In the childhood leukemia case, for example, the "hygiene" hypothesis seems to still stand, but why my body would have evolved to resist pig's diseases (flu, that has actually first jumped through birds) none of them can explain to me. Same with exposure to mammal body products in high concentrations (in near airtight houses --- another very very recent thing, too recent to adapt to; note that people allergic to dogs have no problem being in a park with them, it's a concentration thing).
I'm sure I heard about this in the '80s, along with the stuff about not cleaning too carefully (as per Jason Thoms, above) - but yes, apart from anything else, it's common bloody sense. Yet another grand waste of time and money, regurgitating fresh 'research' that everybody already knows.
Penguin because its fur contains dust and germs and little bitey things. I would have chosen Mr. Jobs but I'm sure he lives quite comfortably in a dust-free, clean, white, featureless iPod-esque room. Probably with a nice comfortable jacket with long sleeves, and chic white padding on the walls.
Jason Thoms - I love you (platonically)
Why won't people realise that living in a sterile environment is not natural. Stop this anti-bacterial marketing - its ludicrous. Then hopefully MRSA etc. won't take such a stranglehold.
Re: Old news
"Penguin because its fur contains dust and germs and little bitey things."
Actually, if penguins have made the evolutionary leap from birds to mammals, that probably rates as NEW news! (...or were you having a go at the personal hygiene of Linux programmers?)
@xjy - Bombsite?
You had a bombsite in New Zealand? Who ever dropped bombs on NZ?
So you want to sleep with a horse?
That might sting a little.
Paris because she would, if she could, the naughty little minx.
Allergic to spelling as well, I see.
Yeh, cats are evil heh heh heh, because I created them!
A loving god would never do that to his creation.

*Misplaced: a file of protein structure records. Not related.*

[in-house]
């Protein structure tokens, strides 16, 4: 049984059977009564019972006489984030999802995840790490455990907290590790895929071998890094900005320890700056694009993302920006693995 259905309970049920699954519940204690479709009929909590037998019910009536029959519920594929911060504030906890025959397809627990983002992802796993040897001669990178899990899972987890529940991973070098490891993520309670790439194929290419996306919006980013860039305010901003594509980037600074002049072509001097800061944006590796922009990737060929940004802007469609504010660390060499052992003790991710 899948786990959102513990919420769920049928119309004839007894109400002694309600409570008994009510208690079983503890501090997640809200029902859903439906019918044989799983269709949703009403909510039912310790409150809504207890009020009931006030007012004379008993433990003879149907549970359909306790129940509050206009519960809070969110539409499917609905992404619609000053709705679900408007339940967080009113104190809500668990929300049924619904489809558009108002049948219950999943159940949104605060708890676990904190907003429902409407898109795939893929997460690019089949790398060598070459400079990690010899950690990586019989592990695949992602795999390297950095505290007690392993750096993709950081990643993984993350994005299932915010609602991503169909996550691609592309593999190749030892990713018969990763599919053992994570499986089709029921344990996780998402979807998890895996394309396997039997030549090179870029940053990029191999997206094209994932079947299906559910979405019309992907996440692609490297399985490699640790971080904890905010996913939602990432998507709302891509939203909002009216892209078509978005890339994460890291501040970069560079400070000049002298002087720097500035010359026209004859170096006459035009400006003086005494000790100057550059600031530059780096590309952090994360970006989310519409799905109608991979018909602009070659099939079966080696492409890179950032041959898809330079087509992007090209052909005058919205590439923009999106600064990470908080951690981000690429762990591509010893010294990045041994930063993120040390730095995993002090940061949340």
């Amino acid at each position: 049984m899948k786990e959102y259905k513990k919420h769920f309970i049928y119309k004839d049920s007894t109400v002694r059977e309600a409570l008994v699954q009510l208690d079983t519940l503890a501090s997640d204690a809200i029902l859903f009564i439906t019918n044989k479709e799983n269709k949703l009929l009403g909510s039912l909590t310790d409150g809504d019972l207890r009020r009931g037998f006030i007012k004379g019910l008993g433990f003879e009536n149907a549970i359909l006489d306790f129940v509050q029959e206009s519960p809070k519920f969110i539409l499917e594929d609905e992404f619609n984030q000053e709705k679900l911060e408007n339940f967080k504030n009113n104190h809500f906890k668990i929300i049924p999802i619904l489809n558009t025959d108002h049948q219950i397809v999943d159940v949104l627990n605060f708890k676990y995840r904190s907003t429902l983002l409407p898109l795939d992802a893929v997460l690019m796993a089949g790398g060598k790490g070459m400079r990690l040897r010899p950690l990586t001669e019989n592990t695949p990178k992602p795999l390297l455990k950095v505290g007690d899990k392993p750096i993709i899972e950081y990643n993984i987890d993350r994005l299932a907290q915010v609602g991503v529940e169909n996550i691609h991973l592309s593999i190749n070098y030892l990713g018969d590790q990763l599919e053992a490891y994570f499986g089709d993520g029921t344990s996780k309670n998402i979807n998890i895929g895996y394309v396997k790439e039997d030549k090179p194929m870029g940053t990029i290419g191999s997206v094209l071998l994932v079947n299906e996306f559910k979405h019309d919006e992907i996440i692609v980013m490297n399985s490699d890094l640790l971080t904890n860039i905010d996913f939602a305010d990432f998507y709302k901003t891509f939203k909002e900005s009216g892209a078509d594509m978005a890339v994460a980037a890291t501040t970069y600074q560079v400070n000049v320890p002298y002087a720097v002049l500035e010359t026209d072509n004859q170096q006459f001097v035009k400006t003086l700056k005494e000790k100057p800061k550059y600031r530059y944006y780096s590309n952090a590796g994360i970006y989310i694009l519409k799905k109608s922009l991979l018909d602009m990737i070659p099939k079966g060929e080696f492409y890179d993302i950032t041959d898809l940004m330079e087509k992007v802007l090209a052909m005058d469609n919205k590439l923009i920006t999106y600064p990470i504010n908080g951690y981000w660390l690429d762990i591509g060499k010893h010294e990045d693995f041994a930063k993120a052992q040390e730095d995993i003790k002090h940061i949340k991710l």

Ooo big man. Internet superhero maybe? Show us how it's done internet tough guy!
Nothing new here
Same results they've been finding for years. One a while back found that not letting kids eat peanuts for years for fear of an allergic reaction actually made them more likely to be allergic. The parental bias Paul mentions doesn't apply in this case.
"Significantly, children who had frequent contact with dogs but didn't have one at home lacked the same protective effect. The reason is unclear"
The reason isn't unclear to me. The reason for the difference is that there is no protective effect in the first place. This study is just a data dredge where they collect countless variables, some of which, purely by chance, appear to show some correlation.
Chances are if they ran this study again with a different set of children they would find dogs caused asthma or cheeseburgers did or something else totally random.
A few years ago two studies came out, in the same week, showing that cats both caused and prevented asthma.
Big man? go back to school.
"Ooo big man. Internet superhero maybe? Show us how it's done internet tough guy!"
Why not just grunt instead? If you are going to use a language, use it properly. With all that tech at your disposal, you can't get it to spell check.....so sad.
Now back on topic.
All these "western" allergies are virtually unknown in the third world, and most of these allergies started in the 1950's when everyone's whites had to be whiter, and 99% of germs had to be killed. When people started to live in a "chemical" cocktail.
In my opinion a house is not a home without a cat, dog, or other lovable furry creature running around.
In the days of hunter gatherers the tribe that adopted dogs had the edge.
Ear and snout early warning systems to hear and smell threats way before their homosapian masters had woken up.
Lock on to prey like a AIM-9X Sidewinder greatly increasing the chances of a successful hunt.
Defend territory against threats be it a bear, lion or another tribe.
Even today the little buggers are sniffing out semtex suited suicide bombers. Or helping the blind live independent lives. And now we learn they offer immunity to asthma and other nasty allergies.
Dogs eh... don't ya just love em.
My only allergy is to..
Ridiculous reports which pupport to be scientific fact.
Take your start point, set your target and then selct the evidence to fit your argument. Easy peasy.
Can I have a job as a Government adviser please.
It's Worms, I tell you. Infants put everything in their mouth, and I'm sure they get worms from the house animals...